The negative impact of social networks on tourism
Social networks are now part of every stage of a vacation. According to a study carried out by Next Content for Expedia in 2018 of 1,480 regular French travelers, social networks are used to choose a destination, to choose activities on site or accommodation, to access feedback and tips, to communicate and post souvenir photos to the network. Indeed, 23% of connected travelers admit that they have been influenced by what they read on social networks. However some social networks, such as Instagram in particular, are increasingly being blamed for their negative impact on the environment and local life.
It is on Instagram that user will find out the most about what there is to do, the must-see places to visit, restaurants, accommodation, etc. Instagram will therefore help to organize a trip before leaving. Furthermore, this network will allow travelers to share their holiday memories, such as a digital photo album, to make other users dream and to help them discover new destinations. According to a study conducted by the One Poll research institute on behalf of Edreams Odigeo and unveiled in April 2019, 42% of French travelers book their stay taking into account the “instagrammable” potential of the destination.
Near the city of Novosibirsk, a Russian “lake” that is nicknamed “the Maldives in Siberia” attracts many holiday makers but is in fact the property of a coal-fired power plant. The ashes of the material are then discharged, and if the water has this surreal colour, it is because of the presence of metal oxide and calcium salts. Tourists who think they’re bathing in sublime, transparent turquoise water are in fact literally bathing in an industrial waste dump.
Another example, the heavy traffic in the village of Oia in Santorini, Greece, which affects the island’s drinking water supply and making and renders it unfit for consumption.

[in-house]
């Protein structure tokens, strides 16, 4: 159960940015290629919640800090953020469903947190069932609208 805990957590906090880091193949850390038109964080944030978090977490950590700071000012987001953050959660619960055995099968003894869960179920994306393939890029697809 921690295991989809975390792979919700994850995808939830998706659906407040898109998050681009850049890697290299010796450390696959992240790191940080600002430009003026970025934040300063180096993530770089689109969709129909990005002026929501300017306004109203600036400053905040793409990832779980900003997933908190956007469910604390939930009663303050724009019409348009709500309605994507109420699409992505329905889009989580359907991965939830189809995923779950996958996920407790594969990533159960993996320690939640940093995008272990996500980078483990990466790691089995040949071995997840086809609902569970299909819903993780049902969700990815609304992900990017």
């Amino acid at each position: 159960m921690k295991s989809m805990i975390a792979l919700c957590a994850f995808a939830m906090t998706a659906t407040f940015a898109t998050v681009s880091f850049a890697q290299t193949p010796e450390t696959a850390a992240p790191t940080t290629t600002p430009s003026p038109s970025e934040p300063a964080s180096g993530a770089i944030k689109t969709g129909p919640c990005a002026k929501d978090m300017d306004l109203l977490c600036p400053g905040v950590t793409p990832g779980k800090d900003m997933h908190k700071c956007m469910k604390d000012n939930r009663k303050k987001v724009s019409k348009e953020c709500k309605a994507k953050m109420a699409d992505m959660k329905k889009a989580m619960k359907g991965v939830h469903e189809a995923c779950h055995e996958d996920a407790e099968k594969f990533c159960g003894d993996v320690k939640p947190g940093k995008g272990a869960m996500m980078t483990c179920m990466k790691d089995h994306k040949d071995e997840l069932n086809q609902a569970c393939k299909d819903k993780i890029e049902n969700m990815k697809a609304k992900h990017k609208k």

A futher victim of this influence of networks on tourism is what could be called “ego-tourism”. Travelling to prioritize photos, for example, in order to show others that “we were there”. Some people are ready to do anything to feed their Instagram thread with perfect pictures, a case in point being a Saudi tourist who recently drowned in the Nile while trying to take a selfie
Social networks aren’t the only ones responsible, the film “The Beach” with Leonardo DiCaprio caused a large influx of tourists to Thailand, whose degraded and polluted beach is now closed to the public until 2021.
But Nowadays, being environmentally consciousness, people want to travel and not harm the environment. This is eco-traveler or eco-tourisme. Eco-tourism was defined in 1992 by the International Ecotourism Society as “a form of responsible travel to natural areas that contributes to the protection of the environment and the well-being of local people”
61% of French travelers would like to visit holiday destinations with a lower ecological impact. This is what an Amadeus study says, entitled “Digital Footprints: Discovering online traveler needs in France’’. In order to travel more ecologically, 34% of French people say they are willing to pay more and change their mode of transport. 42%, to extend the travel time or to choose another destination recommended by the website or the travel agency.
There is also a another kind of tourism : collaborative tourism. It is based on rediscovering authenticity and values by meeting people and exchanging services.